County Invests in Mental Health Crisis Responders
$500,000 for a team of Sheriff's deputies and psychiatric clinicians.
The Behavioral Health Division is putting $500,000 into an expansion of its Crisis Assessment and Response Team (CART), which first launched in 2013 as a partnership with the Milwaukee Police Department.
This $500,000 will develop a five-member CART team in the Milwaukee County Sheriff’s Office. The five deputies that are part of the team will be paired with a psychiatric clinician from BHD and will be trained in nonviolent de-escalation, crisis negotiation and crisis intervention.
Enjoli Varnado, a psychiatric clinician that works with MPD’s CART team recently joined a virtual press conference announcing the new Sheriff’s team. She said the training and use of CART teams allows for “a non-violent approach to de-escalating crises as they arrive.”
Since its inception, CART in Milwaukee has been intended to divert people in mental health crises away from the criminal justice system and towards mental health resources. “We’ve seen the proven success of this model locally and nationally,” said Sheriff Earnell Lucas in a statement.
“Keeping residents safe means offering services that treat the holistic needs of the individual,” County Executive David Crowley said. “When it comes to mental health needs, residents deserve to have trained clinicians respond in times of crisis.”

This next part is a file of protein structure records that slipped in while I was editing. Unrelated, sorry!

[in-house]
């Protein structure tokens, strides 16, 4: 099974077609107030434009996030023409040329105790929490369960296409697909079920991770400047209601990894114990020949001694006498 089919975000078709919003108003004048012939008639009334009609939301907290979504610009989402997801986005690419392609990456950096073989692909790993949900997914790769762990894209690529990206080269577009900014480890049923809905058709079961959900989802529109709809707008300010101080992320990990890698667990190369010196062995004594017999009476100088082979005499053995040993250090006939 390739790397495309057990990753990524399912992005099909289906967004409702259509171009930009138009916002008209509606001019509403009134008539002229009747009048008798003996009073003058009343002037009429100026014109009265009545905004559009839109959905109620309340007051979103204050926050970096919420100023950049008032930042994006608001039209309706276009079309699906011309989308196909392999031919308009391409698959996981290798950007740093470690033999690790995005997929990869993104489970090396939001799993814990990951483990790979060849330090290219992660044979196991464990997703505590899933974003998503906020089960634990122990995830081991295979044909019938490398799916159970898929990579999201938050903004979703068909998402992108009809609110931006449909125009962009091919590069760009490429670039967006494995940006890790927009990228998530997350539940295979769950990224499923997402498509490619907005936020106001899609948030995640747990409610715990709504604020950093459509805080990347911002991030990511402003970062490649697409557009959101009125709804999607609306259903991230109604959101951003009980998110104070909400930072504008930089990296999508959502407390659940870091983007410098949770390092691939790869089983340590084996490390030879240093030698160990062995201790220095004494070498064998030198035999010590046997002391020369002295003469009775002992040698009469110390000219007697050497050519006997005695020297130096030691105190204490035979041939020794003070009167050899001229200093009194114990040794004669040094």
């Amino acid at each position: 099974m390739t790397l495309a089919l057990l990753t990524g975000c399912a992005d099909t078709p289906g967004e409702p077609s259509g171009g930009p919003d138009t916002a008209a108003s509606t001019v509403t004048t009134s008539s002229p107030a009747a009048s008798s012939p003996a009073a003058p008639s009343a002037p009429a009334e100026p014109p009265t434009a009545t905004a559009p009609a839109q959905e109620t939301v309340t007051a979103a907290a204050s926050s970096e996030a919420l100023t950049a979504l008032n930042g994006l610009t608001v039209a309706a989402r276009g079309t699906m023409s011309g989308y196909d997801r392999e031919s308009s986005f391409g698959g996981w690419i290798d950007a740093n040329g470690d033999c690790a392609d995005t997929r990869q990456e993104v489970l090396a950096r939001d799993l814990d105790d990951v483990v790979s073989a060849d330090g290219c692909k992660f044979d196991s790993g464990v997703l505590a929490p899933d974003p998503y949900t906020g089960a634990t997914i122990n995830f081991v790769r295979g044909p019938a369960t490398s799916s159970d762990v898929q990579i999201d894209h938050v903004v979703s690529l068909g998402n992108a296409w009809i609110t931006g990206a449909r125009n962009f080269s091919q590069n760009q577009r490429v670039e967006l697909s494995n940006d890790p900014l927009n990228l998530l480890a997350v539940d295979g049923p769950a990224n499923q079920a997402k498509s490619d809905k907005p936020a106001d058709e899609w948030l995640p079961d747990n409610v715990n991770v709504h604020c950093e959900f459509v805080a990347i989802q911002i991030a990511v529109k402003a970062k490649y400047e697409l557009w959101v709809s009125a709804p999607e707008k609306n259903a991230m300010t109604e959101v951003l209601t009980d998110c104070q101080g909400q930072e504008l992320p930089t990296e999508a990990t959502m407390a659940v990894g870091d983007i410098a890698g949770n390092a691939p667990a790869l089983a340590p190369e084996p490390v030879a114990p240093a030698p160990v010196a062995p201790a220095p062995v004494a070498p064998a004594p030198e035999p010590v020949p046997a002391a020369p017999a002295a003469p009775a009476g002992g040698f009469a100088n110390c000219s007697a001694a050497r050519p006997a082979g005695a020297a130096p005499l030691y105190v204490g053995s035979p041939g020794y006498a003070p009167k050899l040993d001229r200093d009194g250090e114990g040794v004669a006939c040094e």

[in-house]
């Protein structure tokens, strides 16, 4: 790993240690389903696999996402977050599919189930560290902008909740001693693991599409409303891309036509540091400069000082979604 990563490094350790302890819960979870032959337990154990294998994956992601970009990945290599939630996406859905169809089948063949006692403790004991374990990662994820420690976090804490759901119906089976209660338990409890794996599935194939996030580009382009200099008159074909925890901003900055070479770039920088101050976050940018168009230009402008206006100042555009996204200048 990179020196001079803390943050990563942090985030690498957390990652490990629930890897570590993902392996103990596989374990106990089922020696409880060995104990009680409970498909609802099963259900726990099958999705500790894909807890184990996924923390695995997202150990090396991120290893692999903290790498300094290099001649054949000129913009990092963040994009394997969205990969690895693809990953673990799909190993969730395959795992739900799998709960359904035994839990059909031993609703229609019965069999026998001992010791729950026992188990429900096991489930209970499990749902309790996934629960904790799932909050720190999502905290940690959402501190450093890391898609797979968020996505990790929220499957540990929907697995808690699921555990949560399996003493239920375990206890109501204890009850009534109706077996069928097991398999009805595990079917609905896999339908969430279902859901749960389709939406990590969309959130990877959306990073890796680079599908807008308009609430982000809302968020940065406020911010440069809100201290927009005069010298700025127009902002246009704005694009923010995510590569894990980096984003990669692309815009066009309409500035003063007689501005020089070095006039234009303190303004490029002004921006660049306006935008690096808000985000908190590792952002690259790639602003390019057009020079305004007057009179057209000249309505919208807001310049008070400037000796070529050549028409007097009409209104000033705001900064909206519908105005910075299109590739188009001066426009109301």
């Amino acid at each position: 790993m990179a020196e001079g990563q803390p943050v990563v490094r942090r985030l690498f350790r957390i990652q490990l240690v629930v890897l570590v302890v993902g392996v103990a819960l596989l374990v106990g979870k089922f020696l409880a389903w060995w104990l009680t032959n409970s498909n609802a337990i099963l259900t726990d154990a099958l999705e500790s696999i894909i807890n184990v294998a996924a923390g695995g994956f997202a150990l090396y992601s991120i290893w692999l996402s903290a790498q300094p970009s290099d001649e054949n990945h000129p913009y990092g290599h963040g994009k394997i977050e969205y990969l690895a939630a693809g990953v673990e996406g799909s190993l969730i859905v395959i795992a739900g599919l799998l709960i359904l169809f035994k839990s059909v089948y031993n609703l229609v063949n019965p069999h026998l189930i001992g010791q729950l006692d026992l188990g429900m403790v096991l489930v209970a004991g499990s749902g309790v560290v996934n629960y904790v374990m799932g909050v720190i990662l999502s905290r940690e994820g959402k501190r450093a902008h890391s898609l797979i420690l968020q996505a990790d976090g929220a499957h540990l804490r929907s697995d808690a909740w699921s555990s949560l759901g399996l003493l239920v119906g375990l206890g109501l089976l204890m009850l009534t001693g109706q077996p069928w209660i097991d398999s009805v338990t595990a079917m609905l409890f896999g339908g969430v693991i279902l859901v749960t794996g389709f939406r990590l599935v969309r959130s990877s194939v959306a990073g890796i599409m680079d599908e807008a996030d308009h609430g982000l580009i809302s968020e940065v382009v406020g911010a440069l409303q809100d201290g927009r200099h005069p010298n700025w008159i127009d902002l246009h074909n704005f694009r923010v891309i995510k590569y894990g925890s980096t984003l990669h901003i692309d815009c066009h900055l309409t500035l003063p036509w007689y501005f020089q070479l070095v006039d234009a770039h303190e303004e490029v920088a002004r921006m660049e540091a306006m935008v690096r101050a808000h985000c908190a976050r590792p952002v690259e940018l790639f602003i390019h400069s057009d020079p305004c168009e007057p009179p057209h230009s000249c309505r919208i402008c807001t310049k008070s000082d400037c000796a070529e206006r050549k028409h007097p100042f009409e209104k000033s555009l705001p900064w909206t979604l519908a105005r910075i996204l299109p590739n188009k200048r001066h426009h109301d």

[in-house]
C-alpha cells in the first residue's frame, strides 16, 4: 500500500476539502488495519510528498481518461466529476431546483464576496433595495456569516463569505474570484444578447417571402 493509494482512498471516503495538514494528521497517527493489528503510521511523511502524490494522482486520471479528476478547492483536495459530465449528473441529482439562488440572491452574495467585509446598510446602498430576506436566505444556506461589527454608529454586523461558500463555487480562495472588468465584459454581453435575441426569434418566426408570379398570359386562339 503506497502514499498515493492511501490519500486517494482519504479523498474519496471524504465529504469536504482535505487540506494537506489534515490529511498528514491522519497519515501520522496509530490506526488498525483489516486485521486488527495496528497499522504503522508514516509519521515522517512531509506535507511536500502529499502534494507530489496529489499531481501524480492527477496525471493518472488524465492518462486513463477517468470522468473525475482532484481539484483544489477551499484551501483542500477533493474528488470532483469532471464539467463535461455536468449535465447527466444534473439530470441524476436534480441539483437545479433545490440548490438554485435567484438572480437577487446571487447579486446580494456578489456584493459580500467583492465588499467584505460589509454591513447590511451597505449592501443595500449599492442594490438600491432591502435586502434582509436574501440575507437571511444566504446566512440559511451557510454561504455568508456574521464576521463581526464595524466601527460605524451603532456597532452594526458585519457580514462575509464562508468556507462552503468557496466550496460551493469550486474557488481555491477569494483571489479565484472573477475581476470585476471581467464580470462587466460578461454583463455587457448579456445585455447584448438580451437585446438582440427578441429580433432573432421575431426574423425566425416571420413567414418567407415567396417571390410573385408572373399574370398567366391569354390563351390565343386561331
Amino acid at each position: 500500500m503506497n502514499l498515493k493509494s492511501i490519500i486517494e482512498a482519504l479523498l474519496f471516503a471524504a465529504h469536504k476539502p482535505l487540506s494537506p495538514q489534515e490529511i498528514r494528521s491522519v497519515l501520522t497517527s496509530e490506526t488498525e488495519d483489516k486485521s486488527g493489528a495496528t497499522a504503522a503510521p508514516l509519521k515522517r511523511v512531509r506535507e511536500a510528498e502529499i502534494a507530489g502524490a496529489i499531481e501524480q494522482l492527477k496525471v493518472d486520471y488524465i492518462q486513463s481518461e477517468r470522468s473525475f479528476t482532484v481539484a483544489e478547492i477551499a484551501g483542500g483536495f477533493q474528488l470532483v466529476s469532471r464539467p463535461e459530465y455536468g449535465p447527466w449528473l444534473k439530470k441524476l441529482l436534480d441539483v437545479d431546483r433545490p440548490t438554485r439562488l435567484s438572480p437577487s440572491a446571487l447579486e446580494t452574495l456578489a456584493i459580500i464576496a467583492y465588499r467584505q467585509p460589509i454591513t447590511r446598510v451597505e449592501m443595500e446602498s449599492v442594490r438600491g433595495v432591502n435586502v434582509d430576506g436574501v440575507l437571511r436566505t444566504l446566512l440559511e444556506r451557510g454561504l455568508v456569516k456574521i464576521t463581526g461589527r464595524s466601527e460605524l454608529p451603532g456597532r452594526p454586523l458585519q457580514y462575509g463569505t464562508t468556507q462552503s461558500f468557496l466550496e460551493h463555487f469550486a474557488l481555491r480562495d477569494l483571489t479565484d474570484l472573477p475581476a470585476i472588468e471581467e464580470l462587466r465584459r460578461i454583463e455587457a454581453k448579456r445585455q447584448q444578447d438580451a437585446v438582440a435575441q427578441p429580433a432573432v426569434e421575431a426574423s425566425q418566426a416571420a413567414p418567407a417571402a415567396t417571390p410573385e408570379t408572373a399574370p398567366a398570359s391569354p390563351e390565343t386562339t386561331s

The BHD/MPD CART team has managed to avoid emergency detention for 80 percent of the crises they’ve responded to, Crowley said. The new CART team is about increasing public safety and bringing “more resources to those who have been historically underserved, and unable to really access the mental health services that they need,” he said.
Ted Chisholm, chief of staff to the sheriff, said the county CART team will be rolled out between 2020 and 2021, with three deputy positions getting funding this fall and two more in early 2021.
Chisholm said the sheriff’s office recognizes that the community expects public safety responses that emphasize “the dignity and humanity of all individuals with whom we interact.”
When the sheriff’s office responds to someone in the throes of a mental health crisis, be it self harm or related to substance abuse, “it’s really critical that our deputies have the tools they need to intervene in a way that everybody can walk away connected to the best resources available. And in a way that repairs trauma and harm and does not connect individuals to the system of incarceration wherever possible,” he said.
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